System Bits: Sept. 9

The Cambridge Graphene Centre and Plastic Logic have demonstrated the first time graphene has been used in a transistor-based flexible device; scientists at Stanford and SLAC have married two unconventional forms of carbon to make a molecule that conducts electricity in only one direction.

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First transistor-based flexible device with graphene
A flexible display incorporating graphene in its pixels’ electronics has been successfully demonstrated by the Cambridge Graphene Centre and Plastic Logic, the first time graphene has been used in a transistor-based flexible device.

The prototype is meant to be a first step towards the wider implementation of graphene and graphene-like materials into flexible electronics, and is an active matrix electrophoretic display, similar to the screens used in today’s e-readers, except it is made of flexible plastic instead of glass. In contrast to conventional displays, the pixel electronics, or backplane, of this display includes a solution-processed graphene electrode, which replaces the sputtered metal electrode layer within Plastic Logic’s conventional devices, bringing product and process benefits, the researchers pointed out.

Buckyballs, diamondoids join forces
In order to make a molecule that conducts electricity in only one direction, scientists at Stanford and SLAC have married two unconventional forms of carbon – one shaped like a soccer ball, the other a tiny diamond. This rectifier could play a key role in shrinking chip components down to the size of molecules to enable faster, more powerful devices.

The researchers said they wanted to see what new, emergent properties might come out when these two ingredients were put together: they created a ‘buckydiamondoid,’ which is basically a one-way valve for conducting electricity – clearly more than the sum of its parts.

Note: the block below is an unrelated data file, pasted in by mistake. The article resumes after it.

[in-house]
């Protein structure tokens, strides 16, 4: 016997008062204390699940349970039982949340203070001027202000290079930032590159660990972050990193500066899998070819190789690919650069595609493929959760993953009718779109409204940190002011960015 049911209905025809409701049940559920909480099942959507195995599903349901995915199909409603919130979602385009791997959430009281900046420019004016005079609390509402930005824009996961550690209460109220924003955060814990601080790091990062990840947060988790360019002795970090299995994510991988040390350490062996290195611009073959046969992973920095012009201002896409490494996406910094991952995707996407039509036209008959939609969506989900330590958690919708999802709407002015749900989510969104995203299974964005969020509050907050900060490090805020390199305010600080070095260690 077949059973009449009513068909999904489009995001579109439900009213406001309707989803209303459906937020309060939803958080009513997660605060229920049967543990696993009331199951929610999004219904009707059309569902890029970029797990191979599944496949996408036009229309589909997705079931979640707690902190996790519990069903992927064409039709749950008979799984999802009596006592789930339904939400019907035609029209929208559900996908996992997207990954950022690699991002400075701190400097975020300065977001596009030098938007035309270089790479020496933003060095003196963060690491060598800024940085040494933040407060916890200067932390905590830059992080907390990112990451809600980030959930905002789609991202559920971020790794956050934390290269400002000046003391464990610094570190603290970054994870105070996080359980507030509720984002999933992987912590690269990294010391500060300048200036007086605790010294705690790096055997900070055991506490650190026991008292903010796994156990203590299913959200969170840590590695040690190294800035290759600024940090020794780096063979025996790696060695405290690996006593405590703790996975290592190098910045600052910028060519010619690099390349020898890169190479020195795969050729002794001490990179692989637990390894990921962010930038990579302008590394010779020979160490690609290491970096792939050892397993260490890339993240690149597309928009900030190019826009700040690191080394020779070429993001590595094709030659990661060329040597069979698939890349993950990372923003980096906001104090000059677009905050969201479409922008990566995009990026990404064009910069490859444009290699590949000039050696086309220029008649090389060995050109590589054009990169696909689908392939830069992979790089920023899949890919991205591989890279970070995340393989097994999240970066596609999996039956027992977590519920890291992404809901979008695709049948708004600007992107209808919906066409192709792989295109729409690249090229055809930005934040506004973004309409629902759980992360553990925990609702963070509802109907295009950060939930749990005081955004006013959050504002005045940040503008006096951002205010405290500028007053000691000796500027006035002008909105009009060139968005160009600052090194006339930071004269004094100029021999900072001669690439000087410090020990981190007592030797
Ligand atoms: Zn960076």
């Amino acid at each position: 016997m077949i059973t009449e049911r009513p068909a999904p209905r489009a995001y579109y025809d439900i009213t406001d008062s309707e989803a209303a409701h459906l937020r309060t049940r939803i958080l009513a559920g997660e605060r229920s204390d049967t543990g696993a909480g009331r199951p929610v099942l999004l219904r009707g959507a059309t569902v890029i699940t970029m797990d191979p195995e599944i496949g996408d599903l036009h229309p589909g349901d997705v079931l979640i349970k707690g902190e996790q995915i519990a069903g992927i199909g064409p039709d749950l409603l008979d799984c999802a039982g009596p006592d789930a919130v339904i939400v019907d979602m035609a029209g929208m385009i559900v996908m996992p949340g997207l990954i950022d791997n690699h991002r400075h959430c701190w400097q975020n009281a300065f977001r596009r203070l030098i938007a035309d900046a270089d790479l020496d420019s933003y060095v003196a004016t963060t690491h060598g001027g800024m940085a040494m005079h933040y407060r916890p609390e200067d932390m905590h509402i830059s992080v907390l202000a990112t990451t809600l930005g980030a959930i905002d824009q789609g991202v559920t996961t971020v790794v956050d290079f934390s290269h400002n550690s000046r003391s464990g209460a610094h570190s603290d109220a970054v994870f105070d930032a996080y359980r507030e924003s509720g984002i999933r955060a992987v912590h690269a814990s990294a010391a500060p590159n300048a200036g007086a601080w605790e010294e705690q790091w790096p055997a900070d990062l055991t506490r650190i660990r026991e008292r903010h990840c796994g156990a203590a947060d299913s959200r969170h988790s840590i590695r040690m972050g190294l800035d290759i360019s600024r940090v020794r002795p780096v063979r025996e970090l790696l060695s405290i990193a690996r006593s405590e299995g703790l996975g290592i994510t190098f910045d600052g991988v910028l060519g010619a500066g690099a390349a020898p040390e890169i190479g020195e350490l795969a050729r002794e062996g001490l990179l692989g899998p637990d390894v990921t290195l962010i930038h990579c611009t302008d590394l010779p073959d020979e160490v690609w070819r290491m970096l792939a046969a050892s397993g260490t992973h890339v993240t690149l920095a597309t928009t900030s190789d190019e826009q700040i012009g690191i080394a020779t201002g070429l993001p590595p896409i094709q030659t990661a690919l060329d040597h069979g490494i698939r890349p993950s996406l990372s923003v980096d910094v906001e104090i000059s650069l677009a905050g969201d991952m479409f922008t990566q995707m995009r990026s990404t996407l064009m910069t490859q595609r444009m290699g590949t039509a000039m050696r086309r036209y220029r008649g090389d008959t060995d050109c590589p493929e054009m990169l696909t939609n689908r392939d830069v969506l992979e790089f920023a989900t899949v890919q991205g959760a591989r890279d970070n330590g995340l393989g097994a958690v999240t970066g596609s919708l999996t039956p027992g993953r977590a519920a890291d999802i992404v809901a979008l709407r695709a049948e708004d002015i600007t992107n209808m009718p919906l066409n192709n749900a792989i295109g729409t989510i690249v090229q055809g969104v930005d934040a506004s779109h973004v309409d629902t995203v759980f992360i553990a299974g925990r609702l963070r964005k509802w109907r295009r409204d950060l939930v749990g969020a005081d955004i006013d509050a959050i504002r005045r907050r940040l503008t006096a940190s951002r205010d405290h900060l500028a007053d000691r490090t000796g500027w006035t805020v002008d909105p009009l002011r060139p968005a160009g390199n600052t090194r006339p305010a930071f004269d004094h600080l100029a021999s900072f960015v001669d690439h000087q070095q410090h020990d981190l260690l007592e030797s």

Many electronic circuits have three basic components: a material that conducts electrons; rectifiers, which commonly take the form of diodes, to steer that flow in a single direction; and transistors to switch the flow on and off. Scientists combined two offbeat ingredients – buckyballs and diamondoids – to create the new diode-like component.

Buckyballs – short for buckminsterfullerenes – are hollow carbon spheres whose 1985 discovery earned three scientists a Nobel Prize in chemistry. Diamondoids are tiny linked cages of carbon joined, or bonded, as they are in diamonds, with hydrogen atoms linked to the surface, but weighing less than a billionth of a billionth of a carat. Both are subjects of a lot of research aimed at understanding their properties and finding ways to use them.

Illustration of a buckydiamondoid molecule under a scanning tunneling microscope (STM). In this study the STM made images of the buckydiamondoids and probed their electronic properties. (Source: SLAC National Accelerator Laboratory)

Illustration of a buckydiamondoid molecule under a scanning tunneling microscope (STM). In this study the STM made images of the buckydiamondoids and probed their electronic properties. (Source: SLAC National Accelerator Laboratory)